Sound Technology

researchers deploy a fixed acoustic recording device attached to a float
Sanctuary researchers deploy a fixed acoustic recording device attached to a float from a national marine sanctuary research vessel. Photo: NOAA
Slocum gliders are a type of autonomous underwater vehicle that can carry instruments to record sound along pre-programmed paths within national marine sanctuaries. Photo: Mark Baumgartner

Underwater listening technologies can vary, and the data derived from those recordings need to use the same baseline. As managers of a national system of marine protected areas, NOAA’s Office of National Marine Sanctuaries seeks standardized methods. This helps scientists to characterize sound conditions accurately and compare them over time. These comparisons are made using a network approach, in single locations over the project’s duration, across different locations within a single sanctuary, and across locations in different sanctuaries.

Although focused on collecting sounds at specific locations, the project also uses a type of autonomous underwater vehicle, called a glider, to record sounds while traveling to programmed waypoints in and around Stellwagen Bank and Gray’s Reef National Marine Sanctuaries and in the Papahānaumokuākea Marine National Monument. To better understand what we are hearing, recorders are often paired with receivers that can detect the nearby movement of tagged animals, are equipped with temperature sensors, and are often placed in locations where diver surveys are ongoing or other oceanographic monitoring is taking place.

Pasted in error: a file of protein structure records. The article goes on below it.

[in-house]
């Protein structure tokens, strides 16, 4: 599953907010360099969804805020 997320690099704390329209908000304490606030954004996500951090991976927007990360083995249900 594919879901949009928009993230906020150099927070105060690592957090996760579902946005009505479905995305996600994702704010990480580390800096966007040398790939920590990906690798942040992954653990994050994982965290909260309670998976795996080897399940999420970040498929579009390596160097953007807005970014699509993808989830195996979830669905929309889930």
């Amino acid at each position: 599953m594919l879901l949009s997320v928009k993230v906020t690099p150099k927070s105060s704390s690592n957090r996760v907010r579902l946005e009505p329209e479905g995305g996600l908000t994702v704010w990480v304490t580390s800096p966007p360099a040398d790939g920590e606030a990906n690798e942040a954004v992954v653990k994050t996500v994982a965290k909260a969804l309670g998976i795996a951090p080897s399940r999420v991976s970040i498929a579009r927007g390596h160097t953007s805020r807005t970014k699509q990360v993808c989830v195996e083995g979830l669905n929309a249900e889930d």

Interactive Portal Coming Soon

Imagine all of the underwater sounds that you haven’t heard before! Using listening devices, sound information is being gathered, analyzed, and visualized from 30 locations. Monitoring is taking place on the East Coast in Stellwagen Bank, Gray's Reef, and Florida Keys national marine sanctuaries; on the West Coast in Olympic Coast, Monterey Bay, and Channel Islands national marine sanctuaries; and in the Pacific Islands Region in Hawaiian Islands Humpback Whale National Marine Sanctuary and Papahānaumokuākea Marine National Monument.

Listen to Some of the Sounds in Your National Marine Sanctuaries!

Listen to snapping shrimp in Channel Islands National Marine Sanctuary

Listen to dolphins in Channel Islands National Marine Sanctuary

Listen to humpback whale song in Hawaiian Islands Humpback Whale National Marine Sanctuary.

Through an interactive web portal launching in 2022, NOAA will provide a repository of publicly available information describing the soundscapes of these special places. There, anyone will be able to experience the underwater world of sound in our National Marine Sanctuary System.

Stay tuned for upcoming stories featuring some of the exciting SanctSound projects from across the nation!

Sarah Marquis is the West Coast/Pacific Islands media coordinator for NOAA’s Office of National Marine Sanctuaries.